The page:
Saturday, February 20, 2016


I have a friend who studies this stuff and is somewhat of an expert, so while I risk misrepresenting her summary version about the impacts of weight on health it's something like this:

1) Being merely overweight isn't really correlated with negative health outcomes or increased mortality.

2) Being highly obese isn't really correlated with increased mortality, though it is correlated with negative health outcomes (diabetes, heart disease, etc.).

3) The reasons that obesity is correlated with negative health outcomes but not increased mortality are: a) better modern treatments of those conditions, and b) if you do get seriously ill (like, say, cancer), having extra weight seems to improve your chance of living.

4) On balance it's probably good to never gain too much weight. However, there's basically no evidence that once weight is gained (and again, we're talking about a lot of weight for it to really affect health outcomes), that losing it is actually going to increase your lifespan. If anything, the evidence points in the other direction, that extreme dieting and especially yo-yo dieting (which isn't something anyone recommends, but is common given normal human behavior) actually increases mortality . So don't gain the weight, but once you do, taking it off might not help. Yes there are certain conditions that can be improved by weight loss, but weight loss might actually increase your chances of dying. Might help your knees, but won't necessarily help you live longer.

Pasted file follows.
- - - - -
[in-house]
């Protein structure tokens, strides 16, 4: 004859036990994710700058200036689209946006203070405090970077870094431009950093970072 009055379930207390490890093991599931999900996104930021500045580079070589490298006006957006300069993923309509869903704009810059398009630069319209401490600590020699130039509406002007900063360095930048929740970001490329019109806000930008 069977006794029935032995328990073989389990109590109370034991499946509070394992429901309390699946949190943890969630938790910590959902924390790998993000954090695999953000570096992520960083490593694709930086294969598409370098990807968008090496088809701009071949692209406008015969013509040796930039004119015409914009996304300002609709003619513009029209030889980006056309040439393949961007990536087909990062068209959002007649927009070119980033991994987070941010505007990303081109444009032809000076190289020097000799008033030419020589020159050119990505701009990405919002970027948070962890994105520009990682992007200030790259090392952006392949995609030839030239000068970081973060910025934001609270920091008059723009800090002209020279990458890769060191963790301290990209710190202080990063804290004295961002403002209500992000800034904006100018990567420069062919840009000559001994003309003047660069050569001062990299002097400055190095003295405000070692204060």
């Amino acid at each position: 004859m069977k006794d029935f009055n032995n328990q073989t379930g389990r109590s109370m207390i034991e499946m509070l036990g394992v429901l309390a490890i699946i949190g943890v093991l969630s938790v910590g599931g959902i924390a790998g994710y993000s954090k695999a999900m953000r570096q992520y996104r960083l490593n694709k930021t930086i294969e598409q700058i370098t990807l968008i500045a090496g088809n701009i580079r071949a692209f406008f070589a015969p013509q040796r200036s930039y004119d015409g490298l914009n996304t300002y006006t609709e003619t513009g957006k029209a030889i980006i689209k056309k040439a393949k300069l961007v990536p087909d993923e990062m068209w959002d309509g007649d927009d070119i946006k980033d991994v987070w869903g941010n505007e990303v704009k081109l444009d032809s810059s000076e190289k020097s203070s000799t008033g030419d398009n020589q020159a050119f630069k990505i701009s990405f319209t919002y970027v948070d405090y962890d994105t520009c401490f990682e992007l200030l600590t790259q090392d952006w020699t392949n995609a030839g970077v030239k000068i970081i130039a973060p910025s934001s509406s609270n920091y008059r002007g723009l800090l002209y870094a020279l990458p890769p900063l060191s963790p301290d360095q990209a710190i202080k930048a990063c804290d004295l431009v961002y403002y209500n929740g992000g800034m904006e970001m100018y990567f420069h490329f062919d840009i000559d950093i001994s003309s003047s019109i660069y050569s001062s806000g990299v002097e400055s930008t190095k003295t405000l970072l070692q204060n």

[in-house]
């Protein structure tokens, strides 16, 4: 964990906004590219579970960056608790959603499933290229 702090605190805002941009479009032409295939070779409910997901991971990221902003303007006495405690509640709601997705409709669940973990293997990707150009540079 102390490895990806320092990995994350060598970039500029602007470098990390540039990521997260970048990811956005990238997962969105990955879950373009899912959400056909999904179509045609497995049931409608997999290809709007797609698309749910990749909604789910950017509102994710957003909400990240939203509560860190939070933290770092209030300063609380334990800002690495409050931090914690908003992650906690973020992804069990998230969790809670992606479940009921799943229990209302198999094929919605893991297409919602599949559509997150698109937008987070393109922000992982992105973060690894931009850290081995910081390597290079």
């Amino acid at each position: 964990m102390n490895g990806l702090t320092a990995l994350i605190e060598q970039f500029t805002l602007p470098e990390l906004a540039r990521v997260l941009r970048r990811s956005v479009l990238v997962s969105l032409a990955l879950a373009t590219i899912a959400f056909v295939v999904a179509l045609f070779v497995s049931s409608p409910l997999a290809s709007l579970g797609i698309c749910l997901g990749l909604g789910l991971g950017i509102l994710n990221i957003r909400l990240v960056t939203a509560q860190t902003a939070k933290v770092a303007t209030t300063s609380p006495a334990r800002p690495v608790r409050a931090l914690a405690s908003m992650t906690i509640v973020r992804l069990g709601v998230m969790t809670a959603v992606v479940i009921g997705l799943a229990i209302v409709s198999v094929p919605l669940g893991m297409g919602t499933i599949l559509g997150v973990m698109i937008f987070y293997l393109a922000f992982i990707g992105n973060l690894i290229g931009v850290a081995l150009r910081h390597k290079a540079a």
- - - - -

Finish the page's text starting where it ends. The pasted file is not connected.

5) Increasingly the evidence suggests that having a reasonably active lifestyle (not being a complete couch potato) matters much more than the weight itself for the various negative health outcomes that are correlated with weight. Obviously weight itself is correlated with your lifestyle, but the point is that the weight itself is less of an issue.

Anyway, fat-shaming is an aesthetic thing and has only a modest relationship to health concerns, which for some reason only get applied to fat people.